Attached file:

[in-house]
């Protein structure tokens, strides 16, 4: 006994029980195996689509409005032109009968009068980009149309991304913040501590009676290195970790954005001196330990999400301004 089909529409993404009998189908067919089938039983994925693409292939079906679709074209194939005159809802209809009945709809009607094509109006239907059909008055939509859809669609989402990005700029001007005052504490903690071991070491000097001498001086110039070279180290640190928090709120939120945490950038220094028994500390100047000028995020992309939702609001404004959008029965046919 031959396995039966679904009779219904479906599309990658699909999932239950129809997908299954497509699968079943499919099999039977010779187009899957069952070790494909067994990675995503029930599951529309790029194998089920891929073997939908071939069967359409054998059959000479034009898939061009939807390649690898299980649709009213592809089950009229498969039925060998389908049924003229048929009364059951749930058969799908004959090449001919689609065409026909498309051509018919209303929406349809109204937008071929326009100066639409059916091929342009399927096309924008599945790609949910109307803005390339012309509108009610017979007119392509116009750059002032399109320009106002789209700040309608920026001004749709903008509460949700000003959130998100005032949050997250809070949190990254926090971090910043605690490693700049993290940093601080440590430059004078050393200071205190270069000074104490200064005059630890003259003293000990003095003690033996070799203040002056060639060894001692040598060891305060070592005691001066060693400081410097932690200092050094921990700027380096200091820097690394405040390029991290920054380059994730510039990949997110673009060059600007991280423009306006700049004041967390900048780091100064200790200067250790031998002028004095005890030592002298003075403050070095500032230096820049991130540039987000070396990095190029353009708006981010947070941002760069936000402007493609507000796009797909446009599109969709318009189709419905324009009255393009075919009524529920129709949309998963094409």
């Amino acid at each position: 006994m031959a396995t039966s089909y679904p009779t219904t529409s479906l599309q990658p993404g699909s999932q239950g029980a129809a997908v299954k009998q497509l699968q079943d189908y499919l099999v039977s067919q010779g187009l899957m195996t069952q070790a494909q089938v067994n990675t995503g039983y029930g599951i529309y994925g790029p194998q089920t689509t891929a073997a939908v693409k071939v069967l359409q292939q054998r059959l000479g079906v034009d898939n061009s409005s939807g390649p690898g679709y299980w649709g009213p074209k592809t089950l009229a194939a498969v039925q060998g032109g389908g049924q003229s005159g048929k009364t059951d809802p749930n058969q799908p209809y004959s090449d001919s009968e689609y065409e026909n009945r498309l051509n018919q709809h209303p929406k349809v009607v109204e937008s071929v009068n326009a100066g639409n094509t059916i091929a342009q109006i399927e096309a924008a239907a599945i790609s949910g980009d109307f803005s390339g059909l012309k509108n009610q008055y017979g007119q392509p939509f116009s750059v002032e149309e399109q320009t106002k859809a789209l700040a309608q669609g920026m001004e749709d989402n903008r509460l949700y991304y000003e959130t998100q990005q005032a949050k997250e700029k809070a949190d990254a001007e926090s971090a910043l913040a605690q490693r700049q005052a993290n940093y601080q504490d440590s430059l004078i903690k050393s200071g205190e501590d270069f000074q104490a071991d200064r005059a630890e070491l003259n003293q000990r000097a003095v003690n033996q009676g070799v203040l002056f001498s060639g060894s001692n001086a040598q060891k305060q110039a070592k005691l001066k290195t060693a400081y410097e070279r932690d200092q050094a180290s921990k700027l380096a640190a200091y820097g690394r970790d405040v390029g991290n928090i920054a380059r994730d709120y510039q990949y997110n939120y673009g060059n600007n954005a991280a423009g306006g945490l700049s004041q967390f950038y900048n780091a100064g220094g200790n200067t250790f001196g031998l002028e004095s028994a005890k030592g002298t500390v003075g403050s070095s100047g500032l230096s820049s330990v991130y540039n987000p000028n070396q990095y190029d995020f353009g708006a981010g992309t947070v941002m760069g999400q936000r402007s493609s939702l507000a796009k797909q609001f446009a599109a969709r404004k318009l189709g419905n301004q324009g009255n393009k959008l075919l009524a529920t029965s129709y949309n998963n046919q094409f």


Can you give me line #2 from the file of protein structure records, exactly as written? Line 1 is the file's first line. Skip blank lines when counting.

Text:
């Protein structure tokens, strides 16, 4: 006994029980195996689509409005032109009968009068980009149309991304913040501590009676290195970790954005001196330990999400301004 089909529409993404009998189908067919089938039983994925693409292939079906679709074209194939005159809802209809009945709809009607094509109006239907059909008055939509859809669609989402990005700029001007005052504490903690071991070491000097001498001086110039070279180290640190928090709120939120945490950038220094028994500390100047000028995020992309939702609001404004959008029965046919 031959396995039966679904009779219904479906599309990658699909999932239950129809997908299954497509699968079943499919099999039977010779187009899957069952070790494909067994990675995503029930599951529309790029194998089920891929073997939908071939069967359409054998059959000479034009898939061009939807390649690898299980649709009213592809089950009229498969039925060998389908049924003229048929009364059951749930058969799908004959090449001919689609065409026909498309051509018919209303929406349809109204937008071929326009100066639409059916091929342009399927096309924008599945790609949910109307803005390339012309509108009610017979007119392509116009750059002032399109320009106002789209700040309608920026001004749709903008509460949700000003959130998100005032949050997250809070949190990254926090971090910043605690490693700049993290940093601080440590430059004078050393200071205190270069000074104490200064005059630890003259003293000990003095003690033996070799203040002056060639060894001692040598060891305060070592005691001066060693400081410097932690200092050094921990700027380096200091820097690394405040390029991290920054380059994730510039990949997110673009060059600007991280423009306006700049004041967390900048780091100064200790200067250790031998002028004095005890030592002298003075403050070095500032230096820049991130540039987000070396990095190029353009708006981010947070941002760069936000402007493609507000796009797909446009599109969709318009189709419905324009009255393009075919009524529920129709949309998963094409």